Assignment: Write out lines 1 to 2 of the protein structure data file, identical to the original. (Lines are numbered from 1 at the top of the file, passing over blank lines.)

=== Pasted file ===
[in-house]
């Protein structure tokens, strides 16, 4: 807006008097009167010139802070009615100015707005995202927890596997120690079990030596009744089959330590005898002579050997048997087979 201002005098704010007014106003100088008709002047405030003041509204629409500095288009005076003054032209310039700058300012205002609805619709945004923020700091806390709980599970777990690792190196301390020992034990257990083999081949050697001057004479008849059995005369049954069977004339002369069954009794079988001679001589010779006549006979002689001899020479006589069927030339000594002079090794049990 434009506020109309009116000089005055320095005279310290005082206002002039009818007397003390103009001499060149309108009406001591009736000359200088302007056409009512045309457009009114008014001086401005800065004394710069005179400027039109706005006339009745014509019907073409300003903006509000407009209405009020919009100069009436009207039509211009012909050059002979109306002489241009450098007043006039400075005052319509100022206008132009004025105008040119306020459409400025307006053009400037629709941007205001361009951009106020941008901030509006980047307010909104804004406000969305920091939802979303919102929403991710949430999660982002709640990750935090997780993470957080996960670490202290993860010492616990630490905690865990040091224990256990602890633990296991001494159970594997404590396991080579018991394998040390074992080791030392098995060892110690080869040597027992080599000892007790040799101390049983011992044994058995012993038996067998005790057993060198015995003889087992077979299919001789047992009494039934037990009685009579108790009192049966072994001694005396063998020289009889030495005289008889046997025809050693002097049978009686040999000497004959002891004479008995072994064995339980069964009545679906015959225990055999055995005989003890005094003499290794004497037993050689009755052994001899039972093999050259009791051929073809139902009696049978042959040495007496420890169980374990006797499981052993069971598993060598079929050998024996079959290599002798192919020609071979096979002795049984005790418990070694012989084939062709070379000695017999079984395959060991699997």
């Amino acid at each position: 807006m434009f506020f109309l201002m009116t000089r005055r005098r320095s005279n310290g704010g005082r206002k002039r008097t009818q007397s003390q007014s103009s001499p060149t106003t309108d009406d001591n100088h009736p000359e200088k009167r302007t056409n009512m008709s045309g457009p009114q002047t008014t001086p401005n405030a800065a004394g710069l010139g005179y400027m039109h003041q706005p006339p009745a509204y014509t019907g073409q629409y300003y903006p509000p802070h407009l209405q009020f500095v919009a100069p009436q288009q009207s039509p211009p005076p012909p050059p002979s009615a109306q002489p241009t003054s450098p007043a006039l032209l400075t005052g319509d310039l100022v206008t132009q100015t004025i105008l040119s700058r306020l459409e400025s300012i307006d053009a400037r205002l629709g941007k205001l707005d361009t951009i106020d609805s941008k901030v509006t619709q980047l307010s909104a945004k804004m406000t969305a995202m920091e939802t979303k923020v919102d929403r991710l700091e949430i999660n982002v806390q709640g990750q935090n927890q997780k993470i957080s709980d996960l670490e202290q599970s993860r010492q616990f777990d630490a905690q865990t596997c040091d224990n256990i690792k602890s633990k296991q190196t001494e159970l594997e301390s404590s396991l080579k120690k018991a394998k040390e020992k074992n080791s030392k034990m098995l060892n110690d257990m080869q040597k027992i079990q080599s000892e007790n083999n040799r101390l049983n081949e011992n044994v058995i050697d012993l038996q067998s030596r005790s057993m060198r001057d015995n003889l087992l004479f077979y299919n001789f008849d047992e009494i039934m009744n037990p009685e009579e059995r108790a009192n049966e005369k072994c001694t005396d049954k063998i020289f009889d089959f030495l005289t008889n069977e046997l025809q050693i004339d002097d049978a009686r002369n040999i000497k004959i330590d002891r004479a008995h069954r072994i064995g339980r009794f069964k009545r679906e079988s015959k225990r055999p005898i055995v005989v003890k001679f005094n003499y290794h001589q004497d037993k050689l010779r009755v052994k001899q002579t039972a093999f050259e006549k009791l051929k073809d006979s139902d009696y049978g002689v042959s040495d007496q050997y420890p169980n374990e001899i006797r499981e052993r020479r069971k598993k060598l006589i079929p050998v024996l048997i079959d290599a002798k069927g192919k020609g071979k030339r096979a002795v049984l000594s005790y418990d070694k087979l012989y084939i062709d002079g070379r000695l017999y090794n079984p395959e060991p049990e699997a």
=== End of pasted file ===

[in-house]
């Protein structure tokens, strides 16, 4: 807006008097009167010139802070009615100015707005995202927890596997120690079990030596009744089959330590005898002579050997048997087979 201002005098704010007014106003100088008709002047405030003041509204629409500095288009005076003054032209310039700058300012205002609805619709945004923020700091806390709980599970777990690792190196301390020992034990257990083999081949050697001057004479008849059995005369049954069977004339002369069954009794079988001679001589010779006549006979002689001899020479006589069927030339000594002079090794049990 434009506020109309009116000089005055320095005279310290005082206002002039009818007397003390103009001499060149309108009406001591009736000359200088302007056409009512045309457009009114008014001086401005800065004394710069005179400027039109706005006339009745014509019907073409300003903006509000407009209405009020919009100069009436009207039509211009012909050059002979109306002489241009450098007043006039400075005052319509100022206008132009004025105008040119306020459409400025307006053009400037629709941007205001361009951009106020941008901030509006980047307010909104804004406000969305920091939802979303919102929403991710949430999660982002709640990750935090997780993470957080996960670490202290993860010492616990630490905690865990040091224990256990602890633990296991001494159970594997404590396991080579018991394998040390074992080791030392098995060892110690080869040597027992080599000892007790040799101390049983011992044994058995012993038996067998005790057993060198015995003889087992077979299919001789047992009494039934037990009685009579108790009192049966072994001694005396063998020289009889030495005289008889046997025809050693002097049978009686040999000497004959002891004479008995072994064995339980069964009545679906015959225990055999055995005989003890005094003499290794004497037993050689009755052994001899039972093999050259009791051929073809139902009696049978042959040495007496420890169980374990006797499981052993069971598993060598079929050998024996079959290599002798192919020609071979096979002795049984005790418990070694012989084939062709070379000695017999079984395959060991699997």